Kids and Social Media: Keeping Your Child Safe & Healthy

kids and social media
Social media is ever-present in today’s world, for better or for worse. As a parent, it can be difficult to navigate this tricky territory. In the past, it might have been tempting to just try and keep your kids away from social media, but this is no longer realistic and might do more harm than good as children nowadays tend to find a sense of “belongingness” when using smartphone or social media to communicate with friends and stay up-to-date on what’s happening around.

 

A more effective approach when parenting is to try and make your child’s social media experiences positive and helpful. The only way to keep your child safe online and avoid risks is to talk to them about social media use. Explaining to your child the dangers of social media can also help your child learn to use these new resources more cautiously, responsibly, and safe.

Social media is not all bad, how it will affect your kid will depend on how it’s used. Responsible use of social media is the best way to ensure your child get the most of it while staying away from risks and the common danger that social media presents. Here are the benefits and harms of social media that you, as a parent should know:

Benefits of social media for kids

  • stay connected with family, friends and global communities despite proximity which could give your child a sense of belonging.
  • participate in a campaign, charity or nonprofit they believe in.
  • develop their own individuality while understanding their interests by creating their own profiles, curating photos and also videos.
  • enhance their personality and social skills by sharing thoughts, arts, and music
  • access to a venue for self-expression.
  • meet and interact with people with common interest and values on a global scale.
  • digital media literacy; being informed on the latest news and trends.
  • collaborative learning with teachers, educators, and classmates.

Risks of using social media for kids

  • social media tend to become a breeding ground for some malicious activities as children often share more than they should online like real names, birthdates, school name, town where they live in and interests.
  • the different social media platforms have been used to propagate cyberbullying.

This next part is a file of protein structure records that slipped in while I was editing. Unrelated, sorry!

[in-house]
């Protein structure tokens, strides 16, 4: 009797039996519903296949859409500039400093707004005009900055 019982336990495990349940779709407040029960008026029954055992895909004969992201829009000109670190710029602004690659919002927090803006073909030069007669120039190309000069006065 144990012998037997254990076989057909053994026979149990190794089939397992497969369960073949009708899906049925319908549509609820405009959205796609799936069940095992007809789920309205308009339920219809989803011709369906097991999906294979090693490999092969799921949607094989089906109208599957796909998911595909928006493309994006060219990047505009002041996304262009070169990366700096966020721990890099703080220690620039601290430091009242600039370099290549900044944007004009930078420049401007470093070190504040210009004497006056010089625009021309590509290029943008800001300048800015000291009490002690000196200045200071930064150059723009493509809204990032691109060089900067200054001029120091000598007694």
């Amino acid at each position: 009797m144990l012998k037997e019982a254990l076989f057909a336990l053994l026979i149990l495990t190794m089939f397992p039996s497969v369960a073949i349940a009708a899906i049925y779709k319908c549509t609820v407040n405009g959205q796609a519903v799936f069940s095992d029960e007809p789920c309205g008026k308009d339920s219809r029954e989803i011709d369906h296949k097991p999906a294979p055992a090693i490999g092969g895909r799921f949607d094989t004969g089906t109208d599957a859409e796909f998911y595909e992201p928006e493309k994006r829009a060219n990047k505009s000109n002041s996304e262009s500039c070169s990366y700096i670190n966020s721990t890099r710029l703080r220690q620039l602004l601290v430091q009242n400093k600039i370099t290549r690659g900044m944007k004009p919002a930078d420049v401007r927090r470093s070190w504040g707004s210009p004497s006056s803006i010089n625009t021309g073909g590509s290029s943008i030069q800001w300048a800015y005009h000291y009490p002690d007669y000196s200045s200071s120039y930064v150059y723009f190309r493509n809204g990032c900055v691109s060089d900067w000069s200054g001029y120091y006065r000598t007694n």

• being exposed to unfiltered content including violent, aggressive or sexual photos and language.
  • social media could be used as a means for online predators to prey on your child like sending messages that make them uncomfortable or receive age inappropriate advertisement.
  • opens the possibility to encounter with wrong people online.
  • private data leaks and selling this data.
  • uploading inappropriate content due to lack of supervision.
  • kids tend to compare themselves to the “online life” of others and could lead to discontent or low self-esteem.

Addressing the risks of social media

Social media describes online platforms used by people to connect with each other through content sharing, gaming or creating social networks. The most popular social media sites (or apps) include Facebook, Twitter, Instagram, Snapchat, and Youtube. Other messaging apps like WhatsApp, Skype and Viber are also increasingly becoming popular.

Most recently, even online games have evolved as a form of social media where your kids can create a profile, share content and connect with players sharing a common interest. Some very famous multiplayer games online are The Sims, Clash of Clans and Warcraft.

Remember: The best way for parents to protect their children from the harm of social media is to openly talk about the usage, and manner to keep them safe in their online activities. Here are some tips for monitoring your kids’ social media use in a way that doesn’t feel overbearing.

Start an open conversation about social media

In order for your kids to stay safe online, it’s very important that they understand the risks of social media – and that they feel like they can talk to you about it. When your kids reach an age where they are interested in social media, keep an open dialogue with them about it. Try to keep the conversation positive by asking them what sites they are interested in and why they seem exciting and interesting. You should also make sure your kids know about the threats social media presents like cyberbullying and stalking. Building up trust with your kids will make them more likely to tell you if anything fishy happens online.

Make your child understand the risks of being tagged in a bad or embarrassing photo at an event, the dangers that come with sharing content and personal data online, and teach them what to do if faced with harmful and risky people. Don’t forget to remind your kid that anything posted in social media is hard to totally erase from the internet and they should be careful in creating their digital footprint.

Also, check our media guidelines for kids.

Check on them every once in a while

It’s important that kids understand that their profiles are public and that anyone can find them, and a good way to make this point is by checking on their accounts every once in a while. If your kids know you are watching, they are going to be less likely to engage in inappropriate behavior. You should follow your child’s social media accounts and be open that you are checking their activities online to keep them safe.